Kerry Madden-Lunsford, MFA
Affiliate Faculty, MFA in Creative Writing Program
MFA, University of Tennessee, Knoxville
Up Close Harper Lee
“Keep away from people who try to belittle your ambitions. Small people always do that, but the really great make you feel that you, too, can become great.”
I find myself thinking about Mark Twain’s quote and what it means as I encourage students to discover their voices as writers. In all of my workshops whether in a group or in a one-on-one editing session, I try to establish a tone that is both rigorous and supportive. People have asked me more than once if voice can be taught? It’s assumed that a writer either has a voice or doesn’t and one can’t “teach” voice. I don’t believe that’s true. Of course, it’s exciting when the voice of a writer practically jumps off the page and the reader is swept up into the narrative because of the energy in the prose, but in working with writers, it’s both challenging and rewarding to help them discover their voices in both fiction and creative nonfiction.
Through a series of writing sparks, I encourage my students to delve into their own lives to mine for material. I use a wide range of texts from Dinty Moore’s The Truth of the Matter to Heather Sellers’ Introduction to Creative Writing to Brenda Euland’s If You Want to Write to Betsy Lerner’s The Forest for the Trees to Naked Playwriting by William Missouri Downs and Robin U. Russins. Honestly, this is just the tip of the iceberg for all the resources I draw from in helping students shape their stories.
I am also a firm believer in having students read their words out loud to see how they sound. I call this the “Grace Paley Method” of workshopping as I want them to listen to the way words sound and react to how a story is working on a visceral level on that first read. My philosophy is to allow the writing to be lively, messy and full of risks in the first drafts and then together, we look hard at the revision process and how to shape and craft a story in rewrites by asking a series of questions to get to the heart of the narrative. I try to help my students see the joy and possibility in the revision process, because they have the literary map in front of them filled with possibility. My goal is for the students to leave the workshop with a stronger sense of voice and commitment to the narrative and a greater understanding of the discipline needed to embrace the writing life.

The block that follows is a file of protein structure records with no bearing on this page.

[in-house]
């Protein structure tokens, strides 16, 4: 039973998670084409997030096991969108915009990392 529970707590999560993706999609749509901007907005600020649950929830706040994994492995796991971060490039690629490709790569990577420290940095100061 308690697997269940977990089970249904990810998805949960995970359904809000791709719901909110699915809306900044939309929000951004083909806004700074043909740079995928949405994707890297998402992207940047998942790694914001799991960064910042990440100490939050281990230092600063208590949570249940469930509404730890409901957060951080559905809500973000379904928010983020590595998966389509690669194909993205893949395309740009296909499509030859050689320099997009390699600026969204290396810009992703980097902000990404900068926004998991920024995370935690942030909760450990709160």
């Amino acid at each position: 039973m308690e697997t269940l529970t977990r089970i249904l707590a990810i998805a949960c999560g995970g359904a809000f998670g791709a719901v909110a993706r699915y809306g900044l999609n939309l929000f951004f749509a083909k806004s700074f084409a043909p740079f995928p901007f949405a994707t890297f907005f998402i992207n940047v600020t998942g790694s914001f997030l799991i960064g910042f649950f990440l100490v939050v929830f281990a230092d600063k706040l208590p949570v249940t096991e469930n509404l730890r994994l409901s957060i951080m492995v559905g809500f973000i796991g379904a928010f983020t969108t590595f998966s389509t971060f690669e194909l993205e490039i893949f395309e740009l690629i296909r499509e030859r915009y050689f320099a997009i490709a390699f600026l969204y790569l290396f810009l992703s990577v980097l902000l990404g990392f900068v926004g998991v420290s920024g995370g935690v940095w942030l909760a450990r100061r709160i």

I also remind them of E.L. Doctorow’s words: “Writing a novel is like driving a car at night. You can see only as far as your headlights, but you can make the whole trip that way.”
As their teacher and mentor, I try to help them make that trip with joy, curiosity, and hope. Dread and that harsh inner editor will no doubt try to hitch a ride, too, but I encourage my students to believe in themselves as writers and I remind them of Laurie Halse Anderson’s words too:
1. Find the stories hiding in your heart and write them down.
2. Polish your stories with the tools of our craft.
3. Submit your work intelligently and professionally.